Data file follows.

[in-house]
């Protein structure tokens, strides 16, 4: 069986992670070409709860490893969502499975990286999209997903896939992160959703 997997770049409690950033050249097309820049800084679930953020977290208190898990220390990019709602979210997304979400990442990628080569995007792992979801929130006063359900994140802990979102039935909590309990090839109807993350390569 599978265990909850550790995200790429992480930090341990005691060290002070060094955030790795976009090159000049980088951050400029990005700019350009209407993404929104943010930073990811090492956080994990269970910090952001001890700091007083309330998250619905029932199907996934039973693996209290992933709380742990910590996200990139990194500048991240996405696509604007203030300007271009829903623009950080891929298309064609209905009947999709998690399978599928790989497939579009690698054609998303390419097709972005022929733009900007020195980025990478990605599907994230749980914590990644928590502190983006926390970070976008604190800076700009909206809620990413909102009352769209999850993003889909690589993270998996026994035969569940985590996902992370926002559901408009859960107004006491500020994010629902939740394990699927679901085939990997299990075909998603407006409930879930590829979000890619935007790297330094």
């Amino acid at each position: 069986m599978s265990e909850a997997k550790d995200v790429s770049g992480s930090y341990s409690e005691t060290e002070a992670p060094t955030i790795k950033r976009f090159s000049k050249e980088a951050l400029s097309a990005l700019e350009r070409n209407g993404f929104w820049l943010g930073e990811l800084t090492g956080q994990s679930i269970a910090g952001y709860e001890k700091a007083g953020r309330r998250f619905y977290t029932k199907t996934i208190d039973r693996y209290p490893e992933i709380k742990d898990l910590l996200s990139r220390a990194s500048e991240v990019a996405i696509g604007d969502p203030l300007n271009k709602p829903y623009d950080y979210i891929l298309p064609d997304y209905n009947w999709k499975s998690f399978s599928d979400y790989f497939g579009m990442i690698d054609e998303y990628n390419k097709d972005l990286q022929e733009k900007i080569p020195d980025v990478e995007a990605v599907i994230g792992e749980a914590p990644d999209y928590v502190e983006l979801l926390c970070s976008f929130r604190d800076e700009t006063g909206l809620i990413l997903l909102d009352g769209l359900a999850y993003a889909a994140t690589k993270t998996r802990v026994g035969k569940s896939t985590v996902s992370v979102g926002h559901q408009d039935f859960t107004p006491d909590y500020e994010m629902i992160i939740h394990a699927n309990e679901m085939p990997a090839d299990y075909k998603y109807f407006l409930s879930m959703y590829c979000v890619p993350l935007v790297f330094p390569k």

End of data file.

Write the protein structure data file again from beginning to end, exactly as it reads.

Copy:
[in-house]
């Protein structure tokens, strides 16, 4: 069986992670070409709860490893969502499975990286999209997903896939992160959703 997997770049409690950033050249097309820049800084679930953020977290208190898990220390990019709602979210997304979400990442990628080569995007792992979801929130006063359900994140802990979102039935909590309990090839109807993350390569 599978265990909850550790995200790429992480930090341990005691060290002070060094955030790795976009090159000049980088951050400029990005700019350009209407993404929104943010930073990811090492956080994990269970910090952001001890700091007083309330998250619905029932199907996934039973693996209290992933709380742990910590996200990139990194500048991240996405696509604007203030300007271009829903623009950080891929298309064609209905009947999709998690399978599928790989497939579009690698054609998303390419097709972005022929733009900007020195980025990478990605599907994230749980914590990644928590502190983006926390970070976008604190800076700009909206809620990413909102009352769209999850993003889909690589993270998996026994035969569940985590996902992370926002559901408009859960107004006491500020994010629902939740394990699927679901085939990997299990075909998603407006409930879930590829979000890619935007790297330094």
């Amino acid at each position: 069986m599978s265990e909850a997997k550790d995200v790429s770049g992480s930090y341990s409690e005691t060290e002070a992670p060094t955030i790795k950033r976009f090159s000049k050249e980088a951050l400029s097309a990005l700019e350009r070409n209407g993404f929104w820049l943010g930073e990811l800084t090492g956080q994990s679930i269970a910090g952001y709860e001890k700091a007083g953020r309330r998250f619905y977290t029932k199907t996934i208190d039973r693996y209290p490893e992933i709380k742990d898990l910590l996200s990139r220390a990194s500048e991240v990019a996405i696509g604007d969502p203030l300007n271009k709602p829903y623009d950080y979210i891929l298309p064609d997304y209905n009947w999709k499975s998690f399978s599928d979400y790989f497939g579009m990442i690698d054609e998303y990628n390419k097709d972005l990286q022929e733009k900007i080569p020195d980025v990478e995007a990605v599907i994230g792992e749980a914590p990644d999209y928590v502190e983006l979801l926390c970070s976008f929130r604190d800076e700009t006063g909206l809620i990413l997903l909102d009352g769209l359900a999850y993003a889909a994140t690589k993270t998996r802990v026994g035969k569940s896939t985590v996902s992370v979102g926002h559901q408009d039935f859960t107004p006491d909590y500020e994010m629902i992160i939740h394990a699927n309990e679901m085939p990997a090839d299990y075909k998603y109807f407006l409930s879930m959703y590829c979000v890619p993350l935007v790297f330094p390569k």